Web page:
Picture: Speed Grapher V4 was presented in anamorphic widescreen color with an aspect ratio of 1.78:1 as shot by director Kunihisa Sugishama for Gonzo. The colors were accurate and portrayed the future as a bleak, dark place to be with the exception of the rich tapestry woven in some of the glimpses into the lives of the ultra rich or powerful executives featured in the story. This manner of subtly showing the difference between the classes of people spoke volumes for the kind of quality the show's creators had in mind for the series, marking it as better than average by most standards. The flashbacks used to tell Saiga's past were decidedly different looking too, taking an almost third perspective viewpoint as if by old TV news clips but taken as a whole, it provided a texture missing in most anime series released of late and a nice change of pace. The benefit of this later volumes is that it uses the flashbacks better (compared to the original volume) and didn't need to rely strictly on the running narrative as the initial volumes tended to do.
Sound: The audio was presented with several choices, from the original Japanese 2.0 Dolby Digital track to a corresponding English language dub to an enhanced 5.1 Dolby Digital Surround track. The special effects and separation were much better in the 5.1 track, as was the music that sounded like the bass and treble were punched up a bit. The vocals did not show as much improvement and as a guy that leans slightly towards favoring original vocals, I did give the nod to the Japanese voice actors for sounding more fitting for their parts. That said, the English cast were almost all well suited for their roles and natural sounding too, giving anime lovers of both camps (dub fans and sub fans alike) something to appreciate. The English language auditions showed that some care was placed on their selection rather than just go for the same old voices as other companies often seem to provide. The subtitles themselves seemed to vary slightly from the vocals and I think they came off as showing the voice crowd on the dub track taking a few liberties but handling them well enough that I appreciated the nuances offered up. The original release didn't happen to have the Duran Duran song Girls on Film (music changes in anime much like other shows) but it still came across as pretty good.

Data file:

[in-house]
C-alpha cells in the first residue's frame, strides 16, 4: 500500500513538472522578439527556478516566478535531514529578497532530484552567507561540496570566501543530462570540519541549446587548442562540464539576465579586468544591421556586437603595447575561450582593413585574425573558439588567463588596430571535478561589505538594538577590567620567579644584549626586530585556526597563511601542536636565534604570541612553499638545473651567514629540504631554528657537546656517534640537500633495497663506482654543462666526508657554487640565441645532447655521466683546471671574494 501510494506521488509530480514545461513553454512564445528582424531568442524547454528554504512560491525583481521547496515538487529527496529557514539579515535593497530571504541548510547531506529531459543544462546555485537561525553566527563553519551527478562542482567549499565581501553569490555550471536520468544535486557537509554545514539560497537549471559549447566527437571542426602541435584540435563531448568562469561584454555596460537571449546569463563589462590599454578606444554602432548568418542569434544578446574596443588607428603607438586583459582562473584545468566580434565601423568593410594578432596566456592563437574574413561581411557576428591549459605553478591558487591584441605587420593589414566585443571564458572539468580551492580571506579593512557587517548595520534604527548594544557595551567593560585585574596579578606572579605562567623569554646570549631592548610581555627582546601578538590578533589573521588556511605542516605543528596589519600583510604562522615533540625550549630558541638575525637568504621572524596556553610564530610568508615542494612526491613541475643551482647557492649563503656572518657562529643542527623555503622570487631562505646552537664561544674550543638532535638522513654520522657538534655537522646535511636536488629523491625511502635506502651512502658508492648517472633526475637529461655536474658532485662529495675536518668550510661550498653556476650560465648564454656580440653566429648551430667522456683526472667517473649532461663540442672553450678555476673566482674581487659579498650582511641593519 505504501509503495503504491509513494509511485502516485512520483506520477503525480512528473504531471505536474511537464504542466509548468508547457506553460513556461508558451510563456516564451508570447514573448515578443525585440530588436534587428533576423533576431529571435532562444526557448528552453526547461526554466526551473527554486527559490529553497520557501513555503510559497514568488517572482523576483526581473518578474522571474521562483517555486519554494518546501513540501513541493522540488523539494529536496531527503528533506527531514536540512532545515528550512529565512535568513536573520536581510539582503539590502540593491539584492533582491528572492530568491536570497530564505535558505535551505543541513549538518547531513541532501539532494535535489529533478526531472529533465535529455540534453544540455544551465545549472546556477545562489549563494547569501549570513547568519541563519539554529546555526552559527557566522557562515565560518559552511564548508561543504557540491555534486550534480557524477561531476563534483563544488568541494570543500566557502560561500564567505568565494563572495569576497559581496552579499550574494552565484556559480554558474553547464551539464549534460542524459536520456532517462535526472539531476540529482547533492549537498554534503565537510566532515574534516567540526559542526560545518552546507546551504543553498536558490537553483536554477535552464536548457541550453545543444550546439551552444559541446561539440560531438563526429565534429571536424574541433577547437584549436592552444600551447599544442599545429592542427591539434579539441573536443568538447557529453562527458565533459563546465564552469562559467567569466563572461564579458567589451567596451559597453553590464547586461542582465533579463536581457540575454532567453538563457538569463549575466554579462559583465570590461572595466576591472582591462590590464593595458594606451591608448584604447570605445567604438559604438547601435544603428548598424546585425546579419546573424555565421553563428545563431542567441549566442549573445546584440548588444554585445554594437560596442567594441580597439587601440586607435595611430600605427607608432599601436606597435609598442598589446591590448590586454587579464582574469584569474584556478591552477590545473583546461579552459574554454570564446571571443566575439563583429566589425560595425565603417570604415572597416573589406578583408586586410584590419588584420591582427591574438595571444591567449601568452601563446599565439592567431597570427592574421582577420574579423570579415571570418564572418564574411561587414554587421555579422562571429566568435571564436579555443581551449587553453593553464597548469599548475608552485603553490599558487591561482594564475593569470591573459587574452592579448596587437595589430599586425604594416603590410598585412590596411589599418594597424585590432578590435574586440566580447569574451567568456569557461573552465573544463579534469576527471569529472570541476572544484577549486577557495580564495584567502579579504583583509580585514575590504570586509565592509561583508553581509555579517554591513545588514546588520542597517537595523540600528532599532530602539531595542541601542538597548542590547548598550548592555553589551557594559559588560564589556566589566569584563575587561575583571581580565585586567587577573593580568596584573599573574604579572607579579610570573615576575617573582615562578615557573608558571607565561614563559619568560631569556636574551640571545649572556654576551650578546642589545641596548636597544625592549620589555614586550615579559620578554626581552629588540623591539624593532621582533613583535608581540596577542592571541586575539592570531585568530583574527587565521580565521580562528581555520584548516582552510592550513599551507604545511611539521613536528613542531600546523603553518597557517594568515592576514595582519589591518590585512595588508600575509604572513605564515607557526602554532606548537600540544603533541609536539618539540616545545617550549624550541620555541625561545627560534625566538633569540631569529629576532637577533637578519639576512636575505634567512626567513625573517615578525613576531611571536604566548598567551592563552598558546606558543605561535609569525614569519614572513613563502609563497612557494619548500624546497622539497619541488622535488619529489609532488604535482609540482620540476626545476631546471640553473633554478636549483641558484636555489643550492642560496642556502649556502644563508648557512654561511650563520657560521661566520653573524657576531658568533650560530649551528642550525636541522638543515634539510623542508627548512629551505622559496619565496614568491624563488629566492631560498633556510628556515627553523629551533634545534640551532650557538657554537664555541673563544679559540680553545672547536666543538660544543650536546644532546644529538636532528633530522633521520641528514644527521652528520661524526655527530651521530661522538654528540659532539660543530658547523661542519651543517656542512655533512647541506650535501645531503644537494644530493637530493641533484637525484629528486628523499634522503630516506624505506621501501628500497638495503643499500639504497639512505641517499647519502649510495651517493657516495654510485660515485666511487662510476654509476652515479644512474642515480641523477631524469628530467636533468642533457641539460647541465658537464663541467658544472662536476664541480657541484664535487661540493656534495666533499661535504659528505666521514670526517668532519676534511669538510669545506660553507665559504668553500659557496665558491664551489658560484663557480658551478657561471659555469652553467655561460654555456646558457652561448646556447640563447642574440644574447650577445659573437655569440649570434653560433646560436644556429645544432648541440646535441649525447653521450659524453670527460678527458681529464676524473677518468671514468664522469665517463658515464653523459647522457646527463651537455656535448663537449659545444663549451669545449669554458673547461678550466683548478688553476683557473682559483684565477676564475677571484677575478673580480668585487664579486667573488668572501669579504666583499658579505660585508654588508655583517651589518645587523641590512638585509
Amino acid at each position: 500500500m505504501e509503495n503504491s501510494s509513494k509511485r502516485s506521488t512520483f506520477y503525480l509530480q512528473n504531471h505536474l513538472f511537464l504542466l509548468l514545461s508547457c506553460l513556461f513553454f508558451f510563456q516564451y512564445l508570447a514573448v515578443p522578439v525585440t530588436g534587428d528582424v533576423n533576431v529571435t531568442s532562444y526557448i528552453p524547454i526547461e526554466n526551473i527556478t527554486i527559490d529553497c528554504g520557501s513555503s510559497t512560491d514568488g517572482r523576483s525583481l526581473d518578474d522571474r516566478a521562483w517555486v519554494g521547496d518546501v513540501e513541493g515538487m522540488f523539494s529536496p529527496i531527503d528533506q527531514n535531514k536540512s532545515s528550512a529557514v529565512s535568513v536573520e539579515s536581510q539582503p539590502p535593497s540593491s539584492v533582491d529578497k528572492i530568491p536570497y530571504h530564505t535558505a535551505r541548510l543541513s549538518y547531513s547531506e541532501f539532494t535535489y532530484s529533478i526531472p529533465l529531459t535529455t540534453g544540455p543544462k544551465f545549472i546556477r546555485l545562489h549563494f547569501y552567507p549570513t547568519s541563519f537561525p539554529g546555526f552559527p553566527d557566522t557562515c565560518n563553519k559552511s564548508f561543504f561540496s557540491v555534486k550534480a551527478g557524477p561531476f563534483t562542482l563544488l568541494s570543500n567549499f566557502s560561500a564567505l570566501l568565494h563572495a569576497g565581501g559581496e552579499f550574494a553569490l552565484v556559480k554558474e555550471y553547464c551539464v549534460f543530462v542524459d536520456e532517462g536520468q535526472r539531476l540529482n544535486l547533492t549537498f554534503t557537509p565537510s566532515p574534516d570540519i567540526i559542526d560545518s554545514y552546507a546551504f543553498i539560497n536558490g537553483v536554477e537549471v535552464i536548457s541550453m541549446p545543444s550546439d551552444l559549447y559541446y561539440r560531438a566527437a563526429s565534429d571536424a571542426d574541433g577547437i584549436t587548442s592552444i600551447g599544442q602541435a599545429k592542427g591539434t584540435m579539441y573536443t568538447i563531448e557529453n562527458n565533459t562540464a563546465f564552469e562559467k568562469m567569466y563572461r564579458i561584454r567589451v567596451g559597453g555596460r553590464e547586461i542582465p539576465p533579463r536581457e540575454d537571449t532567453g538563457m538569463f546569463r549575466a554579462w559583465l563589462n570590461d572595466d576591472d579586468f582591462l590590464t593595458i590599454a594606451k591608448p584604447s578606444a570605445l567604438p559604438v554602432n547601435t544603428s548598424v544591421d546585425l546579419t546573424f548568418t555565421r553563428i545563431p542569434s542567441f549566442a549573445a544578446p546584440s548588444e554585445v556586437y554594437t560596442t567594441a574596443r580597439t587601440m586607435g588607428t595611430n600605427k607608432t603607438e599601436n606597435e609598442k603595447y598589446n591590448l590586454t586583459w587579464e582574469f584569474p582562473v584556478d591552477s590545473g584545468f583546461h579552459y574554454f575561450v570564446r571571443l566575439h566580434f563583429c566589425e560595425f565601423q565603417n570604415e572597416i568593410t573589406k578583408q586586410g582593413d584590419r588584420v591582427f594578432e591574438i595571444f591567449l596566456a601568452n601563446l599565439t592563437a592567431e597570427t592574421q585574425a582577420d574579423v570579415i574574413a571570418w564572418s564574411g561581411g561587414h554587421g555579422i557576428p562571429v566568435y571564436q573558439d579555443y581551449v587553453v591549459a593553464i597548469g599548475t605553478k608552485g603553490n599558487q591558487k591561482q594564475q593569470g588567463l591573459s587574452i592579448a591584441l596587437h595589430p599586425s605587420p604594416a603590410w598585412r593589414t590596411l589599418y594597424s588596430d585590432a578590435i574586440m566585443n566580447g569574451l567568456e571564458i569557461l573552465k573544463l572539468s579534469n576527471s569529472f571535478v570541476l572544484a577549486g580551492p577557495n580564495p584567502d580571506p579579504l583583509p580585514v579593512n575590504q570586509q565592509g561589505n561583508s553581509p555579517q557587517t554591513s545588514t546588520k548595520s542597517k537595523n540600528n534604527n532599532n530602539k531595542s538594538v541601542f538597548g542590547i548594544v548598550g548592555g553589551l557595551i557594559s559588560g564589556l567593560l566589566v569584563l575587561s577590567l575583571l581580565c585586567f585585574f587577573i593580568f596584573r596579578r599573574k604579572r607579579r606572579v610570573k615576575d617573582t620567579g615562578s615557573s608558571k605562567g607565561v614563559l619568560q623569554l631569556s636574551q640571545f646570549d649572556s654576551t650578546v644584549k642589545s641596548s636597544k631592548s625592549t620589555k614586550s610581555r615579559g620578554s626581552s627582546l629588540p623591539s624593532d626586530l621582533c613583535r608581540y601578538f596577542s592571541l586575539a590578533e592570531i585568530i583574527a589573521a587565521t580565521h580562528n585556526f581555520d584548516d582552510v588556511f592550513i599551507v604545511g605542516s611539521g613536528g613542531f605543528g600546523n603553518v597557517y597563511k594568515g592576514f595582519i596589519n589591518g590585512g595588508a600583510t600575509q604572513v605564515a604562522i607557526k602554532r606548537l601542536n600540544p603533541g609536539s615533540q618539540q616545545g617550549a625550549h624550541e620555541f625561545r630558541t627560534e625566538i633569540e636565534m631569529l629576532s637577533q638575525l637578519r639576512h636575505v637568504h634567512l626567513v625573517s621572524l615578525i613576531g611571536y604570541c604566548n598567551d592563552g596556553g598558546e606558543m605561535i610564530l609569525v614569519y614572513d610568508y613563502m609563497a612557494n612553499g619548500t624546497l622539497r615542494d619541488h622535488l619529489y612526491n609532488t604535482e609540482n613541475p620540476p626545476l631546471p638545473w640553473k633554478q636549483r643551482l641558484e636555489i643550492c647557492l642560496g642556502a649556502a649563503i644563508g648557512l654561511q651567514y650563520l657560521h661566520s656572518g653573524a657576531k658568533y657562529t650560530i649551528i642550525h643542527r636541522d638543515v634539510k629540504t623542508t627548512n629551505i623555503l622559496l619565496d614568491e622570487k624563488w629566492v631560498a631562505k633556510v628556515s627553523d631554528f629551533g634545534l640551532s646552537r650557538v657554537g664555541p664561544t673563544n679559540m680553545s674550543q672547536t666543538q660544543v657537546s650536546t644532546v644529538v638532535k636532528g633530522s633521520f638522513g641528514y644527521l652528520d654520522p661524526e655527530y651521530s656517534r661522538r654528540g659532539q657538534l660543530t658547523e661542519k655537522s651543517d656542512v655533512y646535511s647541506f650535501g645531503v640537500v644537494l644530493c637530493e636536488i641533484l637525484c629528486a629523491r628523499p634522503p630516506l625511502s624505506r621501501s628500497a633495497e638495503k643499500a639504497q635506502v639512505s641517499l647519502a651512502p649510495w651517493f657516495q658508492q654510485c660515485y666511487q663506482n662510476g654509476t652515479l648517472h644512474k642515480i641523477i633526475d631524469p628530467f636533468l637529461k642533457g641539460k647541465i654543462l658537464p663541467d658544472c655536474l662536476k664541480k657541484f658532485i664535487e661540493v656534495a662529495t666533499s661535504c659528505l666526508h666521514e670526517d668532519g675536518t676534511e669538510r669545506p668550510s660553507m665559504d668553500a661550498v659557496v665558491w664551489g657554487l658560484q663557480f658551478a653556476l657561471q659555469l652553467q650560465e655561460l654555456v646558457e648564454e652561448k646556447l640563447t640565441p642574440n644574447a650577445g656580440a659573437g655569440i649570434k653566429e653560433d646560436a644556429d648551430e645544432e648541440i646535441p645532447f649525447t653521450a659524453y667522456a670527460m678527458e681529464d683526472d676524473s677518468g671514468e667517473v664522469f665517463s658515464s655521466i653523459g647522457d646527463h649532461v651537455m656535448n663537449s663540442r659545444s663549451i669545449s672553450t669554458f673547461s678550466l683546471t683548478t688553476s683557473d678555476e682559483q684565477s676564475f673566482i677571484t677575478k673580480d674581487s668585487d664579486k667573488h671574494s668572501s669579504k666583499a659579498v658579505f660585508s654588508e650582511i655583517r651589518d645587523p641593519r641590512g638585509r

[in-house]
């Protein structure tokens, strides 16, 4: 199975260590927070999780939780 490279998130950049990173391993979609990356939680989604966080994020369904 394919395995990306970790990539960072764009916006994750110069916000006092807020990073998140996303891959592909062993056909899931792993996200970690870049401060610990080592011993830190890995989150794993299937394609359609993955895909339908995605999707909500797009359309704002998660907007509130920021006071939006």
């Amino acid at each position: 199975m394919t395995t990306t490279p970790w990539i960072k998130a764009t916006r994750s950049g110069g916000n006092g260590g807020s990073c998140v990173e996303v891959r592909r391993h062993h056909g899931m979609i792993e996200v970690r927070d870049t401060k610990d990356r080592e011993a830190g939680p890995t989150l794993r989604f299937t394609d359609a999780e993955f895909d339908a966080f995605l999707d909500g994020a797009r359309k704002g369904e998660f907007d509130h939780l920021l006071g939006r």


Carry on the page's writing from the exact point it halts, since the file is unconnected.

Extras: Once again, the voice actor auditions were present and there were a few moments when the director seemed to be figuring out where he wanted them to go with their impressions. This adds to the manner in which you might look at the show (in a limited fashion) if you're a dub fan. The liberties taken were not extensive but they did add a slight bit of flavor to the dub, making it worth checking out for all but the most closed minded snobs. The DVD also had some trailers and artwork on it, character profiles, as well as clean opening and closing pieces. Okay, the Limited Edition had a cardboard protective sleeve, a fold out accordion style case, three character trading cards, and a 12 page booklet that showed artwork, more in-depth character descriptions, and that's about it. If you find the price of this edition to be really, really close to the regular edition; by all means pick it up but the difference was nowhere near the same as for some of the other Gonzo productions released by FUNimation (which has recently surpassed my hometown company ADV as my favorite anime producer here in Texas).
Final Thoughts: Speed Grapher V4 expanded upon the setting of Speed Grapher 1, Speed Grapher 2, and Speed Grapher 3 to provide another set of roller coaster rides with the cast, even providing some surprises as the typical themes of the good guys escaping were cut short (and by another one of the alleged protagonists). The subtle changes in how the main players worked their respective talents on one another provided the perfect example of why the series has been so successful at capturing solid drama and the kind of bravado you'd hope for in a Gonzo-produced title. The fact that Saiga is now fully cognizant that he's risking something of tremendous value (his eyesight) to continue protecting his youthful charge only raises the stakes for him. The fact that Ginza is also solely dependent on the girl to see his deadly scheme come into fruition also makes her pivotal in regards to the lives of all concerned. In that sense then, Speed Grapher V4: Limited Edition was well worth your time and money, especially if you've followed from the beginning, though newcomers will definitely want to watch the previous volumes first to keep track of all that has happened.
If you enjoy anime, take a look at some of the recommendations by DVD Talk's twisted cast of reviewers in their Best Of Anime 2003, Best Of Anime 2004, and Best of Anime 2005 articles or their regular column Anime Talk.